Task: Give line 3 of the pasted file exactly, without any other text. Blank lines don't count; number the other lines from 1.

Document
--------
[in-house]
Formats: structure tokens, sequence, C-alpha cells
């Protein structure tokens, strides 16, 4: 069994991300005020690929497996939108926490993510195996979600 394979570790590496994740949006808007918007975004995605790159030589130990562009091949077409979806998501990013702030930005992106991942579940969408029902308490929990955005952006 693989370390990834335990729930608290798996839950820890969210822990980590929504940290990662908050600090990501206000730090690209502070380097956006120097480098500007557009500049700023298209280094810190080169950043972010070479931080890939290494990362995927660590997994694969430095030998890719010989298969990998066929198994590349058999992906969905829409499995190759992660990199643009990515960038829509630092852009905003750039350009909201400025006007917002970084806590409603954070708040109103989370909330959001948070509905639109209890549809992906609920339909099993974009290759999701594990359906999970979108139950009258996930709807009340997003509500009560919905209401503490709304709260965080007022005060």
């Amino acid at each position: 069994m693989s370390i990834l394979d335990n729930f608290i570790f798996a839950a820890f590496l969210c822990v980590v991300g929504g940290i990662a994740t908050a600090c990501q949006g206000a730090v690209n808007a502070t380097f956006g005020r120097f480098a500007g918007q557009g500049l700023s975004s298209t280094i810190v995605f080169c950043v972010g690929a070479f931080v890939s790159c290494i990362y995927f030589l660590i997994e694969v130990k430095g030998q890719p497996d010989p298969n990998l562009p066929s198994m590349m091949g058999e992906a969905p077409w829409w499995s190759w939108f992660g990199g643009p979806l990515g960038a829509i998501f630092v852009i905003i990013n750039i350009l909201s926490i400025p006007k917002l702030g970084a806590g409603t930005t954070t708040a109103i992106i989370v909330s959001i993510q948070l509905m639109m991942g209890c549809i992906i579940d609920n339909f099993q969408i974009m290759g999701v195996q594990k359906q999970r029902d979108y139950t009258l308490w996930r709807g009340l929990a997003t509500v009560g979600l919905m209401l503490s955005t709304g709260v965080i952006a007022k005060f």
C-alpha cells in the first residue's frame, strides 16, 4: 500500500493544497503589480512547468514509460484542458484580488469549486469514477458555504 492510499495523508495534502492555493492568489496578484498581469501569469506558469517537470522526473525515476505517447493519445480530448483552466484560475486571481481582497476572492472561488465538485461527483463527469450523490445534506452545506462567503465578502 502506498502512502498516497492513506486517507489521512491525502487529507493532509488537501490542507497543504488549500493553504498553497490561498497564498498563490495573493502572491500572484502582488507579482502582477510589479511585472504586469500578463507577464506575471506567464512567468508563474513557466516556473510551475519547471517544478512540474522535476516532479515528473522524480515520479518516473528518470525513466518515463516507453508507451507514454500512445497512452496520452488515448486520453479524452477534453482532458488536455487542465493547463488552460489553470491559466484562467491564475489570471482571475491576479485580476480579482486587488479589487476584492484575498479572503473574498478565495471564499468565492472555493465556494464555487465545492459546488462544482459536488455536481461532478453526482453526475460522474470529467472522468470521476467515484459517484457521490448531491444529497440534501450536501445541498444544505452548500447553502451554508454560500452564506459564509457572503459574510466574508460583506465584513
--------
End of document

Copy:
């Protein structure tokens, strides 16, 4: 069994991300005020690929497996939108926490993510195996979600 394979570790590496994740949006808007918007975004995605790159030589130990562009091949077409979806998501990013702030930005992106991942579940969408029902308490929990955005952006 693989370390990834335990729930608290798996839950820890969210822990980590929504940290990662908050600090990501206000730090690209502070380097956006120097480098500007557009500049700023298209280094810190080169950043972010070479931080890939290494990362995927660590997994694969430095030998890719010989298969990998066929198994590349058999992906969905829409499995190759992660990199643009990515960038829509630092852009905003750039350009909201400025006007917002970084806590409603954070708040109103989370909330959001948070509905639109209890549809992906609920339909099993974009290759999701594990359906999970979108139950009258996930709807009340997003509500009560919905209401503490709304709260965080007022005060």